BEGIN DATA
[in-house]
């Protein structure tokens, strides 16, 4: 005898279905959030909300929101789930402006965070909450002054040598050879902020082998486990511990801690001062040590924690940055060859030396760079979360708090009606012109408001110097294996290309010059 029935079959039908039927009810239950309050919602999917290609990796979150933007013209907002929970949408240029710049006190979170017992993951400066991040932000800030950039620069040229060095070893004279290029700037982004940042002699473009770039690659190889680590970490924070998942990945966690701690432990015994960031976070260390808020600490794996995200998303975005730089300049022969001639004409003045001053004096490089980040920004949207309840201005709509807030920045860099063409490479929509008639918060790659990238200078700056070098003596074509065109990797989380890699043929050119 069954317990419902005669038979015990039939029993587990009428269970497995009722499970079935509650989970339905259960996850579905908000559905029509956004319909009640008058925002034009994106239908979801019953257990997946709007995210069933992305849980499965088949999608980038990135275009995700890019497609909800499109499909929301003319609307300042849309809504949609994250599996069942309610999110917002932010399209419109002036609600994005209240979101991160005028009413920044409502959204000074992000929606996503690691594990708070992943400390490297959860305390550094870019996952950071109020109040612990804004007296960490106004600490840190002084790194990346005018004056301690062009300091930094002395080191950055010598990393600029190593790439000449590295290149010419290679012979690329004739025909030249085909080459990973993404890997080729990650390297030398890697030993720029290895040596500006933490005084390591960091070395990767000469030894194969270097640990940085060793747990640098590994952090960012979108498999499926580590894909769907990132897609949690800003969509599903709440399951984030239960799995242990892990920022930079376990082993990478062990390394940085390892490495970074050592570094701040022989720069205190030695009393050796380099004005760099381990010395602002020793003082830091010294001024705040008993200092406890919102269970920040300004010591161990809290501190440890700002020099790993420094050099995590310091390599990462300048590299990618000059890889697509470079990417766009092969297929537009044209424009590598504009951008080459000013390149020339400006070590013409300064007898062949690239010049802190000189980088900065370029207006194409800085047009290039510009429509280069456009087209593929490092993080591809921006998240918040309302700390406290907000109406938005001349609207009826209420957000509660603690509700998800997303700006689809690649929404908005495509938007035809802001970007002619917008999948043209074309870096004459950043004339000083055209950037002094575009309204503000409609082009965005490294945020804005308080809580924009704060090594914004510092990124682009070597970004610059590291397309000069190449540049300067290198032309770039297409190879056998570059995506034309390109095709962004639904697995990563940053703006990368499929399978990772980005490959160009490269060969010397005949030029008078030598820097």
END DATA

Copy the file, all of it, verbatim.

[in-house]
């Protein structure tokens, strides 16, 4: 005898279905959030909300929101789930402006965070909450002054040598050879902020082998486990511990801690001062040590924690940055060859030396760079979360708090009606012109408001110097294996290309010059 029935079959039908039927009810239950309050919602999917290609990796979150933007013209907002929970949408240029710049006190979170017992993951400066991040932000800030950039620069040229060095070893004279290029700037982004940042002699473009770039690659190889680590970490924070998942990945966690701690432990015994960031976070260390808020600490794996995200998303975005730089300049022969001639004409003045001053004096490089980040920004949207309840201005709509807030920045860099063409490479929509008639918060790659990238200078700056070098003596074509065109990797989380890699043929050119 069954317990419902005669038979015990039939029993587990009428269970497995009722499970079935509650989970339905259960996850579905908000559905029509956004319909009640008058925002034009994106239908979801019953257990997946709007995210069933992305849980499965088949999608980038990135275009995700890019497609909800499109499909929301003319609307300042849309809504949609994250599996069942309610999110917002932010399209419109002036609600994005209240979101991160005028009413920044409502959204000074992000929606996503690691594990708070992943400390490297959860305390550094870019996952950071109020109040612990804004007296960490106004600490840190002084790194990346005018004056301690062009300091930094002395080191950055010598990393600029190593790439000449590295290149010419290679012979690329004739025909030249085909080459990973993404890997080729990650390297030398890697030993720029290895040596500006933490005084390591960091070395990767000469030894194969270097640990940085060793747990640098590994952090960012979108498999499926580590894909769907990132897609949690800003969509599903709440399951984030239960799995242990892990920022930079376990082993990478062990390394940085390892490495970074050592570094701040022989720069205190030695009393050796380099004005760099381990010395602002020793003082830091010294001024705040008993200092406890919102269970920040300004010591161990809290501190440890700002020099790993420094050099995590310091390599990462300048590299990618000059890889697509470079990417766009092969297929537009044209424009590598504009951008080459000013390149020339400006070590013409300064007898062949690239010049802190000189980088900065370029207006194409800085047009290039510009429509280069456009087209593929490092993080591809921006998240918040309302700390406290907000109406938005001349609207009826209420957000509660603690509700998800997303700006689809690649929404908005495509938007035809802001970007002619917008999948043209074309870096004459950043004339000083055209950037002094575009309204503000409609082009965005490294945020804005308080809580924009704060090594914004510092990124682009070597970004610059590291397309000069190449540049300067290198032309770039297409190879056998570059995506034309390109095709962004639904697995990563940053703006990368499929399978990772980005490959160009490269060969010397005949030029008078030598820097």